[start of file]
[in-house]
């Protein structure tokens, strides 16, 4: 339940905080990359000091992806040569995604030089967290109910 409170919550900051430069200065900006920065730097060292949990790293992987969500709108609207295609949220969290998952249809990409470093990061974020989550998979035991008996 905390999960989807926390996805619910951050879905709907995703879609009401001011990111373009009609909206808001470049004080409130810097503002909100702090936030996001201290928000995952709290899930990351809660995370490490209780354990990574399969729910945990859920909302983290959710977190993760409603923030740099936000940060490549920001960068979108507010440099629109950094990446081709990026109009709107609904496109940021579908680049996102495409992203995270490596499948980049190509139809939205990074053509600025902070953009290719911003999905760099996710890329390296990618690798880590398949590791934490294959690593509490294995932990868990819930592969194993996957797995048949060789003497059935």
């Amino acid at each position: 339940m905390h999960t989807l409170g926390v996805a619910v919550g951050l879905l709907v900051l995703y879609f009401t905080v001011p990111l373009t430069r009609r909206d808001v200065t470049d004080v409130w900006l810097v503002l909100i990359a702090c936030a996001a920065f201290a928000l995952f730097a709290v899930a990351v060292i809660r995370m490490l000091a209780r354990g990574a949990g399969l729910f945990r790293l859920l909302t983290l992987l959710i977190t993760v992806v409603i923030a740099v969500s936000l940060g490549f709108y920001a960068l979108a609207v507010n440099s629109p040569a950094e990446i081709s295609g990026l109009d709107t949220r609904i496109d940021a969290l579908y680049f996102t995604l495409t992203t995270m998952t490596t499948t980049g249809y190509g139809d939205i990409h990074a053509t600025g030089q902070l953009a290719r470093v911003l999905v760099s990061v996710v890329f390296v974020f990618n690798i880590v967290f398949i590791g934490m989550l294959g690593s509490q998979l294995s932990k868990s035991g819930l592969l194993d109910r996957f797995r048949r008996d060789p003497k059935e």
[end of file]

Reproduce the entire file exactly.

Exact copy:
[in-house]
């Protein structure tokens, strides 16, 4: 339940905080990359000091992806040569995604030089967290109910 409170919550900051430069200065900006920065730097060292949990790293992987969500709108609207295609949220969290998952249809990409470093990061974020989550998979035991008996 905390999960989807926390996805619910951050879905709907995703879609009401001011990111373009009609909206808001470049004080409130810097503002909100702090936030996001201290928000995952709290899930990351809660995370490490209780354990990574399969729910945990859920909302983290959710977190993760409603923030740099936000940060490549920001960068979108507010440099629109950094990446081709990026109009709107609904496109940021579908680049996102495409992203995270490596499948980049190509139809939205990074053509600025902070953009290719911003999905760099996710890329390296990618690798880590398949590791934490294959690593509490294995932990868990819930592969194993996957797995048949060789003497059935």
């Amino acid at each position: 339940m905390h999960t989807l409170g926390v996805a619910v919550g951050l879905l709907v900051l995703y879609f009401t905080v001011p990111l373009t430069r009609r909206d808001v200065t470049d004080v409130w900006l810097v503002l909100i990359a702090c936030a996001a920065f201290a928000l995952f730097a709290v899930a990351v060292i809660r995370m490490l000091a209780r354990g990574a949990g399969l729910f945990r790293l859920l909302t983290l992987l959710i977190t993760v992806v409603i923030a740099v969500s936000l940060g490549f709108y920001a960068l979108a609207v507010n440099s629109p040569a950094e990446i081709s295609g990026l109009d709107t949220r609904i496109d940021a969290l579908y680049f996102t995604l495409t992203t995270m998952t490596t499948t980049g249809y190509g139809d939205i990409h990074a053509t600025g030089q902070l953009a290719r470093v911003l999905v760099s990061v996710v890329f390296v974020f990618n690798i880590v967290f398949i590791g934490m989550l294959g690593s509490q998979l294995s932990k868990s035991g819930l592969l194993d109910r996957f797995r048949r008996d060789p003497k059935e």